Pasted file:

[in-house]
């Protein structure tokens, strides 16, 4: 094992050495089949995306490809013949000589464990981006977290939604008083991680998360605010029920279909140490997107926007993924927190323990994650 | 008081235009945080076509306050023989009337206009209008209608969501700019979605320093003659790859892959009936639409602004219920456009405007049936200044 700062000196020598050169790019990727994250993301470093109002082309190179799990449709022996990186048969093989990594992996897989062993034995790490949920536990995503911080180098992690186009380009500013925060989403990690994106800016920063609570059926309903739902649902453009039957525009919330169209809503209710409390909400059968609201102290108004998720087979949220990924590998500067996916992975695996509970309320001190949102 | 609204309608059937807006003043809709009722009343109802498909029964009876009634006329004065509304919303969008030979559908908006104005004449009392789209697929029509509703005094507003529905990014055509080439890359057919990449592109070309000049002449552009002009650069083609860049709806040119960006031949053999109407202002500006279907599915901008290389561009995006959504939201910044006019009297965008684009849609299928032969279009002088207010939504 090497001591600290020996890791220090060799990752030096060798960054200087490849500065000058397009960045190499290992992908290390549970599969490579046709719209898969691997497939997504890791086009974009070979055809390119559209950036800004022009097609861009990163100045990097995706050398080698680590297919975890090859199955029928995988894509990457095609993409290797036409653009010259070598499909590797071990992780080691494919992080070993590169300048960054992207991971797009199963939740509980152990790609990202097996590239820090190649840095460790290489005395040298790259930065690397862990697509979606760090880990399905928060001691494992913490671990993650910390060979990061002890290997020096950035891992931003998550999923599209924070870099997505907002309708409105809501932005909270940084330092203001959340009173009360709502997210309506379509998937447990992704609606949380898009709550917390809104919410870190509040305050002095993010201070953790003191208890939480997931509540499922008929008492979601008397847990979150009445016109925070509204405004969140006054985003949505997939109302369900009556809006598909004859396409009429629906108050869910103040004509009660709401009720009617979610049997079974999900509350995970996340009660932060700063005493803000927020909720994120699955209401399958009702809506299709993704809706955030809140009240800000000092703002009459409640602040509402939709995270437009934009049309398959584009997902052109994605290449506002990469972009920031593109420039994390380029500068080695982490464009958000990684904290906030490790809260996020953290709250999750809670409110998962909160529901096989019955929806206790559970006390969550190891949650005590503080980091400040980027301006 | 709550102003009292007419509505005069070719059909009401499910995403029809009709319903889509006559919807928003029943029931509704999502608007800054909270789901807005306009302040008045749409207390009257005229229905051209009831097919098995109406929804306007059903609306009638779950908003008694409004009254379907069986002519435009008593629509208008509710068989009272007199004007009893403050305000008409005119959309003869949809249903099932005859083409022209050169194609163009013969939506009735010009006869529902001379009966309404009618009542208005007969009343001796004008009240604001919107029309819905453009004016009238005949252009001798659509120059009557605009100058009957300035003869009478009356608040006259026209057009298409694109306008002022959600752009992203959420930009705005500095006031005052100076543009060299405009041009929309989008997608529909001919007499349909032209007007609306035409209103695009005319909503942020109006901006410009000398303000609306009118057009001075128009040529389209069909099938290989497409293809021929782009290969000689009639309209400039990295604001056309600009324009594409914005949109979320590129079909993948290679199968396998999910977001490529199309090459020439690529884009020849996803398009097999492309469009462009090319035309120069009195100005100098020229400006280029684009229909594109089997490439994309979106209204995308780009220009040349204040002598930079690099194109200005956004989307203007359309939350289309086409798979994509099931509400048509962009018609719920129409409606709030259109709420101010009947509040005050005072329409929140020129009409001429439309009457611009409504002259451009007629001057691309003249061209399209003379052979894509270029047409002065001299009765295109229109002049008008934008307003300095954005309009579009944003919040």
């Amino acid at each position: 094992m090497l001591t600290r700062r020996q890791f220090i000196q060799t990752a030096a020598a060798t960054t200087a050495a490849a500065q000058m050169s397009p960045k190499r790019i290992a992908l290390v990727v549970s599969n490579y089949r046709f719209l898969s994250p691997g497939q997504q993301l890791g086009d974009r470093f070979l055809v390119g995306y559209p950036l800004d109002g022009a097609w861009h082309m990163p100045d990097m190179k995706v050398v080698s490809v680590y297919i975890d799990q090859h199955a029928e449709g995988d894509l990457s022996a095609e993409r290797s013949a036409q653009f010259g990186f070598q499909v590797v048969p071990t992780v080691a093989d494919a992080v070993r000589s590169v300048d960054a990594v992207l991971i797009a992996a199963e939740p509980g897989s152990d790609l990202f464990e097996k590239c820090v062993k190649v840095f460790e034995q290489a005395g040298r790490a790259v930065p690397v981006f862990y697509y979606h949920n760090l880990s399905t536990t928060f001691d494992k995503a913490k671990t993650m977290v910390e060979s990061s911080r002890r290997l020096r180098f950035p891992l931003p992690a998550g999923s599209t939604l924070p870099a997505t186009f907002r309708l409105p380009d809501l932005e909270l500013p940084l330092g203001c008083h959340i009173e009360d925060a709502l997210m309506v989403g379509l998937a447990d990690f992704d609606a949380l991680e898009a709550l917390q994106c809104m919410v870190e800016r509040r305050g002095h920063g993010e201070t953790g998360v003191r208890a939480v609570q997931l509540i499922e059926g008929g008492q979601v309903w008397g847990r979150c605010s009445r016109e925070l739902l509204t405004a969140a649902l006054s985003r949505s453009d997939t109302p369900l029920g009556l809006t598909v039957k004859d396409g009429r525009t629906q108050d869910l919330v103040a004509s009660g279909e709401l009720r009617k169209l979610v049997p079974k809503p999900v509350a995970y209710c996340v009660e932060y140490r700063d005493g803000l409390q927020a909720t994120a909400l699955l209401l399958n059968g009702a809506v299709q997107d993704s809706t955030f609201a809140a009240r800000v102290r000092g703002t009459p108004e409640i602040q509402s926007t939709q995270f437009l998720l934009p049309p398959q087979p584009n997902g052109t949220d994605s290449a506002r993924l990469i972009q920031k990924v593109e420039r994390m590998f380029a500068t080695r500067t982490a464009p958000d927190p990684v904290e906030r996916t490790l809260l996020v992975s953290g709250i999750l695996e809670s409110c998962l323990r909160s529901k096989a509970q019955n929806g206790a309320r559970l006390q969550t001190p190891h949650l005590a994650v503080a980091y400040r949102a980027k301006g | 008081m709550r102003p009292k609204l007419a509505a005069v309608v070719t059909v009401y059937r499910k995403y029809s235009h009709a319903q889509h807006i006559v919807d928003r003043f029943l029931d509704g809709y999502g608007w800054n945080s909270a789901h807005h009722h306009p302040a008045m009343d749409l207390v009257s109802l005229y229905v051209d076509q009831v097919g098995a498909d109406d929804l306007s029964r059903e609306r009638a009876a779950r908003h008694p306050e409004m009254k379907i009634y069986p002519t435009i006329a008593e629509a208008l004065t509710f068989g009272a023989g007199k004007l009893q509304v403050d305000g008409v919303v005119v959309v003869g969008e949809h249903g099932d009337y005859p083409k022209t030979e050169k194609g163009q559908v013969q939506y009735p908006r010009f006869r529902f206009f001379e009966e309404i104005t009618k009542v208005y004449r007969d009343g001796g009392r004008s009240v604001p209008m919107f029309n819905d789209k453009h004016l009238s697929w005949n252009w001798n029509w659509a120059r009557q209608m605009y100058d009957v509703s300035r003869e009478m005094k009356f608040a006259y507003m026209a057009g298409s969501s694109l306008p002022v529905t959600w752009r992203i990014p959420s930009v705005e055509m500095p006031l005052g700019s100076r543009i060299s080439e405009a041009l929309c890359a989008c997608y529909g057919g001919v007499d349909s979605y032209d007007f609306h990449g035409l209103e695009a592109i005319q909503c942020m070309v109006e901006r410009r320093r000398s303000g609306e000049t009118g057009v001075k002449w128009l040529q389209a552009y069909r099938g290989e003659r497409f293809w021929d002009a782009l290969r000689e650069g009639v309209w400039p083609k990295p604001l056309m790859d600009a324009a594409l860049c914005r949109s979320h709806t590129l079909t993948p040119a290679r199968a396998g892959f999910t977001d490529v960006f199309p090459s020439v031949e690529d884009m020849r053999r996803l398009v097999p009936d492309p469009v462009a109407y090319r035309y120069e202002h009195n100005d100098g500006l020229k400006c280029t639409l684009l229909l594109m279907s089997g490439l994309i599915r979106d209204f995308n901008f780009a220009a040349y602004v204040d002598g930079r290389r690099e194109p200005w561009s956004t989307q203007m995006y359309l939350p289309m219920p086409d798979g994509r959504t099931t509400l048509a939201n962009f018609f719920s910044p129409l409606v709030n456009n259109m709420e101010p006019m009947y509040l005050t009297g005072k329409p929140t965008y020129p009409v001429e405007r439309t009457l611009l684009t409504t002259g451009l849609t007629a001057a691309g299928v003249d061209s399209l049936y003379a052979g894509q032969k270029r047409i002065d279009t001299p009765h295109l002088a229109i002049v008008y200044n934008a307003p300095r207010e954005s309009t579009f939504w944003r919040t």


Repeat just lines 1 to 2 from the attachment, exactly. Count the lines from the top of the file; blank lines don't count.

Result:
[in-house]
């Protein structure tokens, strides 16, 4: 094992050495089949995306490809013949000589464990981006977290939604008083991680998360605010029920279909140490997107926007993924927190323990994650 | 008081235009945080076509306050023989009337206009209008209608969501700019979605320093003659790859892959009936639409602004219920456009405007049936200044 700062000196020598050169790019990727994250993301470093109002082309190179799990449709022996990186048969093989990594992996897989062993034995790490949920536990995503911080180098992690186009380009500013925060989403990690994106800016920063609570059926309903739902649902453009039957525009919330169209809503209710409390909400059968609201102290108004998720087979949220990924590998500067996916992975695996509970309320001190949102 | 609204309608059937807006003043809709009722009343109802498909029964009876009634006329004065509304919303969008030979559908908006104005004449009392789209697929029509509703005094507003529905990014055509080439890359057919990449592109070309000049002449552009002009650069083609860049709806040119960006031949053999109407202002500006279907599915901008290389561009995006959504939201910044006019009297965008684009849609299928032969279009002088207010939504 090497001591600290020996890791220090060799990752030096060798960054200087490849500065000058397009960045190499290992992908290390549970599969490579046709719209898969691997497939997504890791086009974009070979055809390119559209950036800004022009097609861009990163100045990097995706050398080698680590297919975890090859199955029928995988894509990457095609993409290797036409653009010259070598499909590797071990992780080691494919992080070993590169300048960054992207991971797009199963939740509980152990790609990202097996590239820090190649840095460790290489005395040298790259930065690397862990697509979606760090880990399905928060001691494992913490671990993650910390060979990061002890290997020096950035891992931003998550999923599209924070870099997505907002309708409105809501932005909270940084330092203001959340009173009360709502997210309506379509998937447990992704609606949380898009709550917390809104919410870190509040305050002095993010201070953790003191208890939480997931509540499922008929008492979601008397847990979150009445016109925070509204405004969140006054985003949505997939109302369900009556809006598909004859396409009429629906108050869910103040004509009660709401009720009617979610049997079974999900509350995970996340009660932060700063005493803000927020909720994120699955209401399958009702809506299709993704809706955030809140009240800000000092703002009459409640602040509402939709995270437009934009049309398959584009997902052109994605290449506002990469972009920031593109420039994390380029500068080695982490464009958000990684904290906030490790809260996020953290709250999750809670409110998962909160529901096989019955929806206790559970006390969550190891949650005590503080980091400040980027301006 | 709550102003009292007419509505005069070719059909009401499910995403029809009709319903889509006559919807928003029943029931509704999502608007800054909270789901807005306009302040008045749409207390009257005229229905051209009831097919098995109406929804306007059903609306009638779950908003008694409004009254379907069986002519435009008593629509208008509710068989009272007199004007009893403050305000008409005119959309003869949809249903099932005859083409022209050169194609163009013969939506009735010009006869529902001379009966309404009618009542208005007969009343001796004008009240604001919107029309819905453009004016009238005949252009001798659509120059009557605009100058009957300035003869009478009356608040006259026209057009298409694109306008002022959600752009992203959420930009705005500095006031005052100076543009060299405009041009929309989008997608529909001919007499349909032209007007609306035409209103695009005319909503942020109006901006410009000398303000609306009118057009001075128009040529389209069909099938290989497409293809021929782009290969000689009639309209400039990295604001056309600009324009594409914005949109979320590129079909993948290679199968396998999910977001490529199309090459020439690529884009020849996803398009097999492309469009462009090319035309120069009195100005100098020229400006280029684009229909594109089997490439994309979106209204995308780009220009040349204040002598930079690099194109200005956004989307203007359309939350289309086409798979994509099931509400048509962009018609719920129409409606709030259109709420101010009947509040005050005072329409929140020129009409001429439309009457611009409504002259451009007629001057691309003249061209399209003379052979894509270029047409002065001299009765295109229109002049008008934008307003300095954005309009579009944003919040």